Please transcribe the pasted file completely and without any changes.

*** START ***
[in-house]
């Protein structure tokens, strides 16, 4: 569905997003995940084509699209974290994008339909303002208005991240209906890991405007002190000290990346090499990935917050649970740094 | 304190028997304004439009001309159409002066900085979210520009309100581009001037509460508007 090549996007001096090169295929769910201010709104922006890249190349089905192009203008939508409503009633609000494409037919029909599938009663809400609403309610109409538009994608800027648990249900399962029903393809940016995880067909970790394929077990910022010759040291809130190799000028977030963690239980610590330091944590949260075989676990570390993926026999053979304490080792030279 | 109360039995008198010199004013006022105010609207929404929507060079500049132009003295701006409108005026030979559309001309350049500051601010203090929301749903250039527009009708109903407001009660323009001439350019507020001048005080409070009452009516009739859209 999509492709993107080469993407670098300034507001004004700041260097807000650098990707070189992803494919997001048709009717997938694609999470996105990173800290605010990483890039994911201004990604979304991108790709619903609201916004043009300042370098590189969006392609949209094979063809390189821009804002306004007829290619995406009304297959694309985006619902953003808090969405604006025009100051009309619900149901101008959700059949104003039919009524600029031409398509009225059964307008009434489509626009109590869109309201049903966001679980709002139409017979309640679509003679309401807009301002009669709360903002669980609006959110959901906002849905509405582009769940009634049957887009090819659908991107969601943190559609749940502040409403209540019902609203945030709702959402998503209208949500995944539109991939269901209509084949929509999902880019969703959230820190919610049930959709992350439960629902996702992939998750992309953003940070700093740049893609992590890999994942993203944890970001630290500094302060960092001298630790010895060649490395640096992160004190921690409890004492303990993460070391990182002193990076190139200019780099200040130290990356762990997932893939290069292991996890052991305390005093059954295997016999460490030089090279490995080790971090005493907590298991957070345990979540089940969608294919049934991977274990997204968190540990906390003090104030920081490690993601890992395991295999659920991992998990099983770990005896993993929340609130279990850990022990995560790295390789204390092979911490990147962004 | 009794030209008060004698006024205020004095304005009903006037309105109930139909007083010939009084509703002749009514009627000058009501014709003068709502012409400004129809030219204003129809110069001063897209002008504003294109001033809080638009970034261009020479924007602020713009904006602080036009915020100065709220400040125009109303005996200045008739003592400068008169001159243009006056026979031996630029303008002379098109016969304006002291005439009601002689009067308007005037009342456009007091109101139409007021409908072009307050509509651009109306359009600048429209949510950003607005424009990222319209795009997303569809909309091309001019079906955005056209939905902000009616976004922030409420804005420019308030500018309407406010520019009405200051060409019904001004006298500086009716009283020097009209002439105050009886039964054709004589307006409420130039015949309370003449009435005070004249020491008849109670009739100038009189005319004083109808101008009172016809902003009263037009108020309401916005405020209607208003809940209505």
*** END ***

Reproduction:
[in-house]
């Protein structure tokens, strides 16, 4: 569905997003995940084509699209974290994008339909303002208005991240209906890991405007002190000290990346090499990935917050649970740094 | 304190028997304004439009001309159409002066900085979210520009309100581009001037509460508007 090549996007001096090169295929769910201010709104922006890249190349089905192009203008939508409503009633609000494409037919029909599938009663809400609403309610109409538009994608800027648990249900399962029903393809940016995880067909970790394929077990910022010759040291809130190799000028977030963690239980610590330091944590949260075989676990570390993926026999053979304490080792030279 | 109360039995008198010199004013006022105010609207929404929507060079500049132009003295701006409108005026030979559309001309350049500051601010203090929301749903250039527009009708109903407001009660323009001439350019507020001048005080409070009452009516009739859209 999509492709993107080469993407670098300034507001004004700041260097807000650098990707070189992803494919997001048709009717997938694609999470996105990173800290605010990483890039994911201004990604979304991108790709619903609201916004043009300042370098590189969006392609949209094979063809390189821009804002306004007829290619995406009304297959694309985006619902953003808090969405604006025009100051009309619900149901101008959700059949104003039919009524600029031409398509009225059964307008009434489509626009109590869109309201049903966001679980709002139409017979309640679509003679309401807009301002009669709360903002669980609006959110959901906002849905509405582009769940009634049957887009090819659908991107969601943190559609749940502040409403209540019902609203945030709702959402998503209208949500995944539109991939269901209509084949929509999902880019969703959230820190919610049930959709992350439960629902996702992939998750992309953003940070700093740049893609992590890999994942993203944890970001630290500094302060960092001298630790010895060649490395640096992160004190921690409890004492303990993460070391990182002193990076190139200019780099200040130290990356762990997932893939290069292991996890052991305390005093059954295997016999460490030089090279490995080790971090005493907590298991957070345990979540089940969608294919049934991977274990997204968190540990906390003090104030920081490690993601890992395991295999659920991992998990099983770990005896993993929340609130279990850990022990995560790295390789204390092979911490990147962004 | 009794030209008060004698006024205020004095304005009903006037309105109930139909007083010939009084509703002749009514009627000058009501014709003068709502012409400004129809030219204003129809110069001063897209002008504003294109001033809080638009970034261009020479924007602020713009904006602080036009915020100065709220400040125009109303005996200045008739003592400068008169001159243009006056026979031996630029303008002379098109016969304006002291005439009601002689009067308007005037009342456009007091109101139409007021409908072009307050509509651009109306359009600048429209949510950003607005424009990222319209795009997303569809909309091309001019079906955005056209939905902000009616976004922030409420804005420019308030500018309407406010520019009405200051060409019904001004006298500086009716009283020097009209002439105050009886039964054709004589307006409420130039015949309370003449009435005070004249020491008849109670009739100038009189005319004083109808101008009172016809902003009263037009108020309401916005405020209607208003809940209505």